Theis Bo Rasmussen

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Chronic encephalitis and epilepsy (Rasmussen's encephalitis) is a rare progressive disorder of uncertain etiology that usually occurs in children, producing focal epilepsy, hemiparesis, and intellectual deterioration. We identified 13 patients in whom seizures developed in adolescence or adulthood with a pathologic picture of chronic encephalitis. The(More)
We compared 100 patients with temporal lobe epilepsy, who exhibited the running down phenomenon following temporal resections, with two groups of patients: 100 patients who became seizure-free, and 100 patients who continued to have frequent seizures following temporal resection. We found a significant correlation between prognosis and the size of the(More)
We report the clinical manifestations and outcome of 82 patients with nontumoural parietal lobe epilepsy treated surgically at the Montreal Neurological Institute between 1929 and 1988. Patients with extensive resections extending outside the parietal lobe were excluded. Ninety-four percent exhibited aurae: the most common were somatosensory, described by(More)
Our study documents the clinical and electrographic findings in 42 patients with medically refractory occipital lobe epilepsy, who underwent surgery at the Montreal Neurological Institute between 1930 and 1991, and the evolving manner in which those patients were studied by successive generations of investigators. In more than two-thirds of the patients the(More)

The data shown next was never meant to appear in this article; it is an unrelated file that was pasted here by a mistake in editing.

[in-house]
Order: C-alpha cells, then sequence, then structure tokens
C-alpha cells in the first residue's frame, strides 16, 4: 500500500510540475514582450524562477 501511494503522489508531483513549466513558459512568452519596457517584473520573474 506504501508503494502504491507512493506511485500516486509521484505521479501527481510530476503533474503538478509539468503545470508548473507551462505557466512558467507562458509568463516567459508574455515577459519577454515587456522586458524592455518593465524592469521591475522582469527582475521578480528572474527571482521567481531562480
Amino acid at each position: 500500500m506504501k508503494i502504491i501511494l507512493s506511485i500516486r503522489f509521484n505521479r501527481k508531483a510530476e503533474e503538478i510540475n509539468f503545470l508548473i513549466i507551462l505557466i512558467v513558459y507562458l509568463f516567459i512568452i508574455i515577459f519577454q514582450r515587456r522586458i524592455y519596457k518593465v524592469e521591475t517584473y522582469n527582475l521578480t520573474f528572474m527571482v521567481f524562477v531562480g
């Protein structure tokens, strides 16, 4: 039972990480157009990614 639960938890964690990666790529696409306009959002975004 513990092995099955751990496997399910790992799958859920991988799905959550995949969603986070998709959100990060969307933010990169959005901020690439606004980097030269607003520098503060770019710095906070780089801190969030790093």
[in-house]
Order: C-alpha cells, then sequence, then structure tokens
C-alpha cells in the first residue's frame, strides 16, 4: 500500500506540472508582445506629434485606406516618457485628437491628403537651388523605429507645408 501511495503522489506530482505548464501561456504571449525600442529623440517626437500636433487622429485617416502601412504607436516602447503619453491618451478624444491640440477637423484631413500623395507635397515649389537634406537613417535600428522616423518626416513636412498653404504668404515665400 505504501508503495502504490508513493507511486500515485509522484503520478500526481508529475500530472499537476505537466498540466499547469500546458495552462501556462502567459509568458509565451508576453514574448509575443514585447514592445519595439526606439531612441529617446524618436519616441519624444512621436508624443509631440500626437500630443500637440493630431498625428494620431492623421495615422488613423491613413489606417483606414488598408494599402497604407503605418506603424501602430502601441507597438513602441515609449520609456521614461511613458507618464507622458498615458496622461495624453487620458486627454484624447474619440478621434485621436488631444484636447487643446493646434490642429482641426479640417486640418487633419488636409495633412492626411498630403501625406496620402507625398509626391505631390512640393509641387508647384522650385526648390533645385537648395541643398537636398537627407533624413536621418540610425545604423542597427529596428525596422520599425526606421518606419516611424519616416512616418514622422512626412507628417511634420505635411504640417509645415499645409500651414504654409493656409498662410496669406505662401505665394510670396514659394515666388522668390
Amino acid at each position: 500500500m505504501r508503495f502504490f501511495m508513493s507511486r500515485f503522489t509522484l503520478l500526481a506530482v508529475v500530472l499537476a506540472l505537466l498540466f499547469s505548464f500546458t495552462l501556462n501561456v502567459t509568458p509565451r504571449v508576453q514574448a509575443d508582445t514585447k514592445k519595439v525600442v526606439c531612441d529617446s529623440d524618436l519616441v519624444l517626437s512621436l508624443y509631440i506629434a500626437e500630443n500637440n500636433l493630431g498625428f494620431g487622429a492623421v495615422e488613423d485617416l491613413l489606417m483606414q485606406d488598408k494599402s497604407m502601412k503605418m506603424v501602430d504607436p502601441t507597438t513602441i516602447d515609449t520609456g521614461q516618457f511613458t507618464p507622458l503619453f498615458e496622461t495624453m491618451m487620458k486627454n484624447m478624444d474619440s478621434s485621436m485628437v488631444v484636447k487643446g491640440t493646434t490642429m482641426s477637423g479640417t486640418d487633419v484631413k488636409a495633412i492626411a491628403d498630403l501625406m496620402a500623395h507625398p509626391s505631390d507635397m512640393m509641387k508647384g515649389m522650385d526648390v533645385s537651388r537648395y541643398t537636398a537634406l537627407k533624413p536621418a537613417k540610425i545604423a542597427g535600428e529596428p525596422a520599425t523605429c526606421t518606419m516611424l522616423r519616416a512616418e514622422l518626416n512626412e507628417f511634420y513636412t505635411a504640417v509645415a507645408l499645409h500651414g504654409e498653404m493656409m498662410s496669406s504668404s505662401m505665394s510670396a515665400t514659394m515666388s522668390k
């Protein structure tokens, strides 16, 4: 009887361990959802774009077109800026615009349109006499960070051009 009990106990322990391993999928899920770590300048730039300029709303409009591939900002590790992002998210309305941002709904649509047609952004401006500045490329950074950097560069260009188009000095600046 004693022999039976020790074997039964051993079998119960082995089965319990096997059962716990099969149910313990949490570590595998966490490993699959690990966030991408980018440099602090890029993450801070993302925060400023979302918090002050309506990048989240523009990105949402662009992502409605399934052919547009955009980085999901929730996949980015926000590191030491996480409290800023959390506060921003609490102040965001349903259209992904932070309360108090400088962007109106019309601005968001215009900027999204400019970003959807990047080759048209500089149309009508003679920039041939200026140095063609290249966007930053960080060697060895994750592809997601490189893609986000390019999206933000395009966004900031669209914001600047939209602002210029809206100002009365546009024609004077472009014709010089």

Hemispherectomy is effective in arresting seizures associated with maximal or near maximal hemiparesis. This procedure, however, carries an unacceptable 33% risk of late complications due to cerebral hemosiderosis. Anatomically partial but functionally complete hemispherectomy was devised to avoid these complications. The frontal or occipital lobes, or(More)
The syndrome of chronic encephalitis with epilepsy (Rasmussen's syndrome) typically occurs in children and is characterized by the development of intractable focal seizures, progressive hemiparesis and intellectual deterioration. The etiology is unknown, and the pathological abnormalities vary from those of active disease, with numerous microglial nodules,(More)
Poor localization of the interictal epileptic abnormality and the rather unreliable EEG localization of ictal onsets in patients with frontal lobe epilepsy may be due to some of the following factors: (1) high risk of EEG sampling error, (2) early seizure spread within and outside the frontal lobe, (3) widespread distribution of the epileptogenic brain(More)
BACKGROUND The prognostic significance of epileptiform activity (EA) recorded intraoperatively at electrocorticography (ECOG) in patients with lesion-related frontal lobe epilepsy (FLE) is unknown. METHODS The results of ECOG performed in 22 patients with intractable FLE and a circumscribed frontal lobe structural lesion were compared with postoperative(More)
Between 1929 and 1980, 284 patients with refractory nontumoral frontal lobe epilepsy (FLE) underwent operation at the Montreal Neurological Institute (MNI). We studied 39 patients (14%) who required reoperation. Mean age at the time of first operation was 18 years and at reoperation was 22 years. Clinical manifestations were similar to those of patients(More)